If you are struggling with student loan debt and thought you might get a break, think again.
This week, Education Secretary Betsy DeVos quietly issued a decree reversing actions by President Obama to ease the burden of people struggling to pay off those loans. It focused on the servicing companies that collect loan payments for the U.S. Department of Education. Her action might have gotten lost in the bigger debate of the deteriorating bromance between President Donald Trump and Vladimir Putin and viral videos about United Airlines, but it is certain to affect more people directly.
Basically, loan contracts had gone to companies that could prove they were better at making borrowers pay up.
When thousands of borrowers began defaulting on their loans, Obama changed the guidelines to favor companies that would work with people struggling with mountains of debt after college while they were still trying to establish a career.
Loan officials griped that the new requirements were expensive and took up too much time. DeVos’ action signals a return to a more aggressive style of collection.
In a letter to James Runcie, who heads the Federal Student Aid office, DeVos said: “We must create a student loan servicing environment that provides the highest quality customer service and increases accountability and transparency for all borrowers, while also limiting the cost to taxpayers. We have a duty to do right by both borrowers and taxpayers … to acquire new federal student loan capabilities that will provide borrowers with the tools necessary to efficiently repay their debt.”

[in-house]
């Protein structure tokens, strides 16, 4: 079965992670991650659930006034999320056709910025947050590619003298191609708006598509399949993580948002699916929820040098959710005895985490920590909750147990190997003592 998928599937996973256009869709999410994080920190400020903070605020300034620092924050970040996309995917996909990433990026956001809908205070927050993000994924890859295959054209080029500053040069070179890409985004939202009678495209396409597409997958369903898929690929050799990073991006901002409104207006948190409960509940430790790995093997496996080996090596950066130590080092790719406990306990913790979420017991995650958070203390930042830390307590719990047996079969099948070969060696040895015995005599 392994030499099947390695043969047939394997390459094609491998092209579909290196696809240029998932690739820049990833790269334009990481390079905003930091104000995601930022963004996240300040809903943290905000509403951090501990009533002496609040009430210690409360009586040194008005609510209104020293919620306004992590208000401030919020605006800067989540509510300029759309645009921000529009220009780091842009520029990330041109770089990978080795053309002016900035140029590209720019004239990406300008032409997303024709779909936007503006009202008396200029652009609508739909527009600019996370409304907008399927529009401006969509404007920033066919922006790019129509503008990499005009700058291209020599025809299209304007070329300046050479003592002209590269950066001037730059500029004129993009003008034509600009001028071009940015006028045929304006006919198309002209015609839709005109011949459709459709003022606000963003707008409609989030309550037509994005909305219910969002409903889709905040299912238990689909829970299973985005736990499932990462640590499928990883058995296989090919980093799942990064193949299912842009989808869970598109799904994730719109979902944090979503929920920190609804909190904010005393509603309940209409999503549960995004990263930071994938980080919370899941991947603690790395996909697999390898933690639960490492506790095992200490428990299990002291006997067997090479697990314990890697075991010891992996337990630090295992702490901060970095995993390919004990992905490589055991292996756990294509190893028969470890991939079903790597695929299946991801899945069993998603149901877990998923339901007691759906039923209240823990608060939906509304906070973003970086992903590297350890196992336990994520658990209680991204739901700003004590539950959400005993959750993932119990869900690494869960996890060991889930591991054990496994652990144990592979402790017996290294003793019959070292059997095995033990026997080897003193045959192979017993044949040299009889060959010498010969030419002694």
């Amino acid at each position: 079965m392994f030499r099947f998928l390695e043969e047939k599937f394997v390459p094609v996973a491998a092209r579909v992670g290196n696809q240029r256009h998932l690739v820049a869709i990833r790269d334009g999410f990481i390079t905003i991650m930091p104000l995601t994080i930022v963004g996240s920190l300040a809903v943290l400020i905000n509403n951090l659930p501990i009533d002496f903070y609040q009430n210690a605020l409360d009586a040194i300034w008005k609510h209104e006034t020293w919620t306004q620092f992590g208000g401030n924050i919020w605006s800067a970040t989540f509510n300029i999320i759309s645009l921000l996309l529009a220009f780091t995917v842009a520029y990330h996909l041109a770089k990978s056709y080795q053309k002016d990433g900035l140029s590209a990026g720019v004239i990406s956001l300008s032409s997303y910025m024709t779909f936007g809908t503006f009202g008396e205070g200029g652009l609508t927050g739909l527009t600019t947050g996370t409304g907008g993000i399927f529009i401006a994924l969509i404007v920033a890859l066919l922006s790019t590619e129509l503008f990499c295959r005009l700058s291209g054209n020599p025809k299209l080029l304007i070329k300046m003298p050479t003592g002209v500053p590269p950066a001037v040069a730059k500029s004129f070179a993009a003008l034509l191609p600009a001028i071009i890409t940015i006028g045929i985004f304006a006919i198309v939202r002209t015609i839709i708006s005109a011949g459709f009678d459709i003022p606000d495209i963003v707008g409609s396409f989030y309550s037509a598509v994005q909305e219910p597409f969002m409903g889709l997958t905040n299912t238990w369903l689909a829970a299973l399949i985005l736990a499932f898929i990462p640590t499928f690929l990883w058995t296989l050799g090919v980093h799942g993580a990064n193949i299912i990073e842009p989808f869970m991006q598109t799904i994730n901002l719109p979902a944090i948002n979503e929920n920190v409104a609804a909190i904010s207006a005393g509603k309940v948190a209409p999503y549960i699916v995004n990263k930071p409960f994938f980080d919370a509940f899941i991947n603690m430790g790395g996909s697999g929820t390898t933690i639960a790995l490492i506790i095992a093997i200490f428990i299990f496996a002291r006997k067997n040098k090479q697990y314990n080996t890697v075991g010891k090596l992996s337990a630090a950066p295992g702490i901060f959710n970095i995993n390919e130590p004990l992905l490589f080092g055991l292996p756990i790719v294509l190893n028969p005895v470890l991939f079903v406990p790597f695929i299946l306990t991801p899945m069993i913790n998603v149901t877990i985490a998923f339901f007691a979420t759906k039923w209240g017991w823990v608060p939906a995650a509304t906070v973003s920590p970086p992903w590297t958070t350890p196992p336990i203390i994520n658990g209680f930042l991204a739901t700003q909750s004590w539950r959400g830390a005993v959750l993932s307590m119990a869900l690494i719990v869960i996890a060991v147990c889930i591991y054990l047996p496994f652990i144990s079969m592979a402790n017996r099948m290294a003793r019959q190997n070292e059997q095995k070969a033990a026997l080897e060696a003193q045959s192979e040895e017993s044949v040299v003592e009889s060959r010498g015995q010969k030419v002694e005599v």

According to the Institute for College Access & Success, Florida ranks low among states with an average student loan debt of about $23,000 for the Class of 2015. But with more than 2 million outstanding loans, government statistics from 2014 showed student borrowers in the Sunshine State were on the hook for more than $61 billion.
More than 14 percent of the loans were in default, according to DOE statistics.
Student loan debt nationwide is estimated at $1.4 trillion, more than credit cards and auto loans, and second only to home mortgages. According to MarketWatch.com, the debt increases by $2,726 per second.
It’s clearly a significant problem, and with a new administration (and attitude) in Washington, it means more aggressive steps to collect on those loans.
DeVos’ action was the first step.
You can probably guess.